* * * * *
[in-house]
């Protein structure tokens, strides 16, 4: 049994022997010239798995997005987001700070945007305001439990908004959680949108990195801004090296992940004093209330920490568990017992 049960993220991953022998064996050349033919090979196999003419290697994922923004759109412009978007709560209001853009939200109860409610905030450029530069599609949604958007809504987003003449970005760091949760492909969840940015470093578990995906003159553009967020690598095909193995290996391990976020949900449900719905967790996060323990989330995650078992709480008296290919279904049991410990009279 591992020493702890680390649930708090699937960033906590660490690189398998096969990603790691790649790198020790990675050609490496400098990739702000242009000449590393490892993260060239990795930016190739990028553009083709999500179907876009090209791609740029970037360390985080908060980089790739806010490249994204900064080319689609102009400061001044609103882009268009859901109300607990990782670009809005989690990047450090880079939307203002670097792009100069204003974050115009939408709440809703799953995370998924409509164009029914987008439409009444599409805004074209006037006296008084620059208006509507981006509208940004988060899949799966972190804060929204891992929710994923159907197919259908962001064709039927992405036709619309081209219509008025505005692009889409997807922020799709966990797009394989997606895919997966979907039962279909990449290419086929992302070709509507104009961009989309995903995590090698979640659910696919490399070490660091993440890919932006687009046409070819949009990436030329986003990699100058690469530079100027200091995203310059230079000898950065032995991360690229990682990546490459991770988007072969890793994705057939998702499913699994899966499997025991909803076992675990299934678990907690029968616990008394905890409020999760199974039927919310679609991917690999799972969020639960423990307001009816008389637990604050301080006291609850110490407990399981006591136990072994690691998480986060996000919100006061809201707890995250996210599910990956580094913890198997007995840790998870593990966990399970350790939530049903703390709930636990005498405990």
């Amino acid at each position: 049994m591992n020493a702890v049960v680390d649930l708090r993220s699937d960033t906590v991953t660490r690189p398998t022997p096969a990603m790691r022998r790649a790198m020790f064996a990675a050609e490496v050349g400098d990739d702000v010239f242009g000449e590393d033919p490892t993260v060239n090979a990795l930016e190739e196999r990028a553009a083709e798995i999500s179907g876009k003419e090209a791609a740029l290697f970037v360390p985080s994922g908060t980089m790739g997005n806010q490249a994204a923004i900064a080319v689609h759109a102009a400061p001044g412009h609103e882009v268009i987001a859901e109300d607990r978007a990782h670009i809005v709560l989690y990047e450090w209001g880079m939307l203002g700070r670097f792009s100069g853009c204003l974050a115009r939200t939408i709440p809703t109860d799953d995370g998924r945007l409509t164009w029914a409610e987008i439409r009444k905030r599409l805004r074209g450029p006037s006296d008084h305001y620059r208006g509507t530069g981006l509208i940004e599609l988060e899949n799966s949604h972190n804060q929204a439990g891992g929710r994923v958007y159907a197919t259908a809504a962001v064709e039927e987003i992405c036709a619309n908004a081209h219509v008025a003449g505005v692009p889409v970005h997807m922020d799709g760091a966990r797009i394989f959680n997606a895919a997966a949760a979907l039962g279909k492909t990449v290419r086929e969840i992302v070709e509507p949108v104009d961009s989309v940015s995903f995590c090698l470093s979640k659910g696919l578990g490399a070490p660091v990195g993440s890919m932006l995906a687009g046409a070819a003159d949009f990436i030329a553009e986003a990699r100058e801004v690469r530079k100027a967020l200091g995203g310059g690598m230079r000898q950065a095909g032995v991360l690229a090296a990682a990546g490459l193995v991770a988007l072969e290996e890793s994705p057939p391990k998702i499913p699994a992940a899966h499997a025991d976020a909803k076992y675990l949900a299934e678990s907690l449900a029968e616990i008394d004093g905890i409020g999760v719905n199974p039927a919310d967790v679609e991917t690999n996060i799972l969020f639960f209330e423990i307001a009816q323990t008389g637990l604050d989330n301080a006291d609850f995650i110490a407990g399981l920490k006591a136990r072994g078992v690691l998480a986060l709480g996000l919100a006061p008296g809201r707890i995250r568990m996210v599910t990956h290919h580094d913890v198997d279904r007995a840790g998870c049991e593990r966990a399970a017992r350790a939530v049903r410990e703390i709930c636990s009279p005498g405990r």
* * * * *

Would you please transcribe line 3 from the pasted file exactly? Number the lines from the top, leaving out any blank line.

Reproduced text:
């Amino acid at each position: 049994m591992n020493a702890v049960v680390d649930l708090r993220s699937d960033t906590v991953t660490r690189p398998t022997p096969a990603m790691r022998r790649a790198m020790f064996a990675a050609e490496v050349g400098d990739d702000v010239f242009g000449e590393d033919p490892t993260v060239n090979a990795l930016e190739e196999r990028a553009a083709e798995i999500s179907g876009k003419e090209a791609a740029l290697f970037v360390p985080s994922g908060t980089m790739g997005n806010q490249a994204a923004i900064a080319v689609h759109a102009a400061p001044g412009h609103e882009v268009i987001a859901e109300d607990r978007a990782h670009i809005v709560l989690y990047e450090w209001g880079m939307l203002g700070r670097f792009s100069g853009c204003l974050a115009r939200t939408i709440p809703t109860d799953d995370g998924r945007l409509t164009w029914a409610e987008i439409r009444k905030r599409l805004r074209g450029p006037s006296d008084h305001y620059r208006g509507t530069g981006l509208i940004e599609l988060e899949n799966s949604h972190n804060q929204a439990g891992g929710r994923v958007y159907a197919t259908a809504a962001v064709e039927e987003i992405c036709a619309n908004a081209h219509v008025a003449g505005v692009p889409v970005h997807m922020d799709g760091a966990r797009i394989f959680n997606a895919a997966a949760a979907l039962g279909k492909t990449v290419r086929e969840i992302v070709e509507p949108v104009d961009s989309v940015s995903f995590c090698l470093s979640k659910g696919l578990g490399a070490p660091v990195g993440s890919m932006l995906a687009g046409a070819a003159d949009f990436i030329a553009e986003a990699r100058e801004v690469r530079k100027a967020l200091g995203g310059g690598m230079r000898q950065a095909g032995v991360l690229a090296a990682a990546g490459l193995v991770a988007l072969e290996e890793s994705p057939p391990k998702i499913p699994a992940a899966h499997a025991d976020a909803k076992y675990l949900a299934e678990s907690l449900a029968e616990i008394d004093g905890i409020g999760v719905n199974p039927a919310d967790v679609e991917t690999n996060i799972l969020f639960f209330e423990i307001a009816q323990t008389g637990l604050d989330n301080a006291d609850f995650i110490a407990g399981l920490k006591a136990r072994g078992v690691l998480a986060l709480g996000l919100a006061p008296g809201r707890i995250r568990m996210v599910t990956h290919h580094d913890v198997d279904r007995a840790g998870c049991e593990r966990a399970a017992r350790a939530v049903r410990e703390i709930c636990s009279p005498g405990r």